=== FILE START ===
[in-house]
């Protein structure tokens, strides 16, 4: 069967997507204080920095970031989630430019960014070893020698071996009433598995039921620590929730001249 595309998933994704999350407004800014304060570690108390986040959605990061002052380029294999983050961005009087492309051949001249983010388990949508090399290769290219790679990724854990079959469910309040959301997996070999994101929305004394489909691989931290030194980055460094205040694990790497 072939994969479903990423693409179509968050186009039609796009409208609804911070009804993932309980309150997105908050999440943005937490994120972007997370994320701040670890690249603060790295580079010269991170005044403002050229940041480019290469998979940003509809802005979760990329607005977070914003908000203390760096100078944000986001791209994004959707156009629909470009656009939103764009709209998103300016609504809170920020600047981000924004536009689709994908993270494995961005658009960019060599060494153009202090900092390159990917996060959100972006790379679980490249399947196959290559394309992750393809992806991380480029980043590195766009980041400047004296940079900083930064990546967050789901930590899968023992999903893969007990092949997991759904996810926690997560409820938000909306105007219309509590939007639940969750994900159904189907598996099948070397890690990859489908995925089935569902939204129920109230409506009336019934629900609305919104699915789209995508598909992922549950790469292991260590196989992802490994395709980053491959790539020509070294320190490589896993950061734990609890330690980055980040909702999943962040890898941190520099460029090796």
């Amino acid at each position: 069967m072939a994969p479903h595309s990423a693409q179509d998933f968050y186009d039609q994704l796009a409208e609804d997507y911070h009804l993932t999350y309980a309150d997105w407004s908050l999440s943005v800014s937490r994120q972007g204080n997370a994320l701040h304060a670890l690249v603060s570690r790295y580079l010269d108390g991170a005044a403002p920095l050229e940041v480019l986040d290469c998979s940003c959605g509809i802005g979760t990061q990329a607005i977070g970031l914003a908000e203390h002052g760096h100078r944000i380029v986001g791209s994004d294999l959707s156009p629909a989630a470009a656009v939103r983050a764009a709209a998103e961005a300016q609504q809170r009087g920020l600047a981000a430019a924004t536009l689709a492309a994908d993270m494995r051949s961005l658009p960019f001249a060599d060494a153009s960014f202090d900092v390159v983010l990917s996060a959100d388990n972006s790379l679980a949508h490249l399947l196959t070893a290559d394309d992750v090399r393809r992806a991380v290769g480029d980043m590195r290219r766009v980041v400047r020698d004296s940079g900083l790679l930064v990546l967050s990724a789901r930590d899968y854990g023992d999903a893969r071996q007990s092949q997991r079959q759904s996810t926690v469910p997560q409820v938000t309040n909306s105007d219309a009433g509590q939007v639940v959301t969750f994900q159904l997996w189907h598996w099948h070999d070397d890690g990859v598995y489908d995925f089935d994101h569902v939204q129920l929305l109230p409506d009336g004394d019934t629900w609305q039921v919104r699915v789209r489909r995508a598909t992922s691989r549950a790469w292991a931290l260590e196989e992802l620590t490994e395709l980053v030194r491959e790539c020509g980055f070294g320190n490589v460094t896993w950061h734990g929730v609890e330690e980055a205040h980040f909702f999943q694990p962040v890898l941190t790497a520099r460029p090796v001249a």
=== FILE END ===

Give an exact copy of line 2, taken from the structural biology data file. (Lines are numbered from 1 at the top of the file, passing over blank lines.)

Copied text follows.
């Protein structure tokens, strides 16, 4: 069967997507204080920095970031989630430019960014070893020698071996009433598995039921620590929730001249 595309998933994704999350407004800014304060570690108390986040959605990061002052380029294999983050961005009087492309051949001249983010388990949508090399290769290219790679990724854990079959469910309040959301997996070999994101929305004394489909691989931290030194980055460094205040694990790497 072939994969479903990423693409179509968050186009039609796009409208609804911070009804993932309980309150997105908050999440943005937490994120972007997370994320701040670890690249603060790295580079010269991170005044403002050229940041480019290469998979940003509809802005979760990329607005977070914003908000203390760096100078944000986001791209994004959707156009629909470009656009939103764009709209998103300016609504809170920020600047981000924004536009689709994908993270494995961005658009960019060599060494153009202090900092390159990917996060959100972006790379679980490249399947196959290559394309992750393809992806991380480029980043590195766009980041400047004296940079900083930064990546967050789901930590899968023992999903893969007990092949997991759904996810926690997560409820938000909306105007219309509590939007639940969750994900159904189907598996099948070397890690990859489908995925089935569902939204129920109230409506009336019934629900609305919104699915789209995508598909992922549950790469292991260590196989992802490994395709980053491959790539020509070294320190490589896993950061734990609890330690980055980040909702999943962040890898941190520099460029090796």